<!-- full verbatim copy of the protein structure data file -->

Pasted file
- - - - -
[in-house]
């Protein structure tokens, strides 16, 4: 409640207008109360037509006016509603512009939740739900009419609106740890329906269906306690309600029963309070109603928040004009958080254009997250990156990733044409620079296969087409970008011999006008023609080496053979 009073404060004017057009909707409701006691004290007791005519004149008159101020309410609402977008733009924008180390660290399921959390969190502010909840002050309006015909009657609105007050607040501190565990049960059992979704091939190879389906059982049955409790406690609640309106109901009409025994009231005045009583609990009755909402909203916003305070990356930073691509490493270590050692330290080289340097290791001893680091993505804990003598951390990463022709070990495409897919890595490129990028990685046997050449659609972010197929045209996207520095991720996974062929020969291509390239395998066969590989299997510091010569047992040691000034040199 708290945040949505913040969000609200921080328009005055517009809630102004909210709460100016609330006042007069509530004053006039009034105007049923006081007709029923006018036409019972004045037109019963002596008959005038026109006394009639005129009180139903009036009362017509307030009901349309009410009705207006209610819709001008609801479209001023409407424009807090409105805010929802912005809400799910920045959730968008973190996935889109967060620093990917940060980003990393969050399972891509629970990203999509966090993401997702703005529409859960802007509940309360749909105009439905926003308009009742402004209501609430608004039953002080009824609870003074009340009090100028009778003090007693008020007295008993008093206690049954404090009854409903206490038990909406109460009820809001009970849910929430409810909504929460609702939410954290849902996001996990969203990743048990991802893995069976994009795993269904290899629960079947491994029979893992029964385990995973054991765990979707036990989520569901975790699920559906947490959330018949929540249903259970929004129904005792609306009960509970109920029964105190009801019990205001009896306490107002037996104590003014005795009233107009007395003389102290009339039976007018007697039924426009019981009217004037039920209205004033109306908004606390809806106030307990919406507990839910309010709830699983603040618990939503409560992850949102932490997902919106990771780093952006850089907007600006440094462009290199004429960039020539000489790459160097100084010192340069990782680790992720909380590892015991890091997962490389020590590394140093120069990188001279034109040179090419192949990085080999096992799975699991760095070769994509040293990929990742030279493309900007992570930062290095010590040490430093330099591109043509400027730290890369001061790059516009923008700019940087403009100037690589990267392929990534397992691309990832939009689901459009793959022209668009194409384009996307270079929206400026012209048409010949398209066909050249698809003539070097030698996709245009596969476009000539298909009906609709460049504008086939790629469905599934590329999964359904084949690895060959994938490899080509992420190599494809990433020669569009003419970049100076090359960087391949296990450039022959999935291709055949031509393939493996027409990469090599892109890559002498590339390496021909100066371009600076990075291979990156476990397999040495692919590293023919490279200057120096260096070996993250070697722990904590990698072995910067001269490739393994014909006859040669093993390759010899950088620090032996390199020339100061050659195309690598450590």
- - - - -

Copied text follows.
[in-house]
């Protein structure tokens, strides 16, 4: 409640207008109360037509006016509603512009939740739900009419609106740890329906269906306690309600029963309070109603928040004009958080254009997250990156990733044409620079296969087409970008011999006008023609080496053979 009073404060004017057009909707409701006691004290007791005519004149008159101020309410609402977008733009924008180390660290399921959390969190502010909840002050309006015909009657609105007050607040501190565990049960059992979704091939190879389906059982049955409790406690609640309106109901009409025994009231005045009583609990009755909402909203916003305070990356930073691509490493270590050692330290080289340097290791001893680091993505804990003598951390990463022709070990495409897919890595490129990028990685046997050449659609972010197929045209996207520095991720996974062929020969291509390239395998066969590989299997510091010569047992040691000034040199 708290945040949505913040969000609200921080328009005055517009809630102004909210709460100016609330006042007069509530004053006039009034105007049923006081007709029923006018036409019972004045037109019963002596008959005038026109006394009639005129009180139903009036009362017509307030009901349309009410009705207006209610819709001008609801479209001023409407424009807090409105805010929802912005809400799910920045959730968008973190996935889109967060620093990917940060980003990393969050399972891509629970990203999509966090993401997702703005529409859960802007509940309360749909105009439905926003308009009742402004209501609430608004039953002080009824609870003074009340009090100028009778003090007693008020007295008993008093206690049954404090009854409903206490038990909406109460009820809001009970849910929430409810909504929460609702939410954290849902996001996990969203990743048990991802893995069976994009795993269904290899629960079947491994029979893992029964385990995973054991765990979707036990989520569901975790699920559906947490959330018949929540249903259970929004129904005792609306009960509970109920029964105190009801019990205001009896306490107002037996104590003014005795009233107009007395003389102290009339039976007018007697039924426009019981009217004037039920209205004033109306908004606390809806106030307990919406507990839910309010709830699983603040618990939503409560992850949102932490997902919106990771780093952006850089907007600006440094462009290199004429960039020539000489790459160097100084010192340069990782680790992720909380590892015991890091997962490389020590590394140093120069990188001279034109040179090419192949990085080999096992799975699991760095070769994509040293990929990742030279493309900007992570930062290095010590040490430093330099591109043509400027730290890369001061790059516009923008700019940087403009100037690589990267392929990534397992691309990832939009689901459009793959022209668009194409384009996307270079929206400026012209048409010949398209066909050249698809003539070097030698996709245009596969476009000539298909009906609709460049504008086939790629469905599934590329999964359904084949690895060959994938490899080509992420190599494809990433020669569009003419970049100076090359960087391949296990450039022959999935291709055949031509393939493996027409990469090599892109890559002498590339390496021909100066371009600076990075291979990156476990397999040495692919590293023919490279200057120096260096070996993250070697722990904590990698072995910067001269490739393994014909006859040669093993390759010899950088620090032996390199020339100061050659195309690598450590």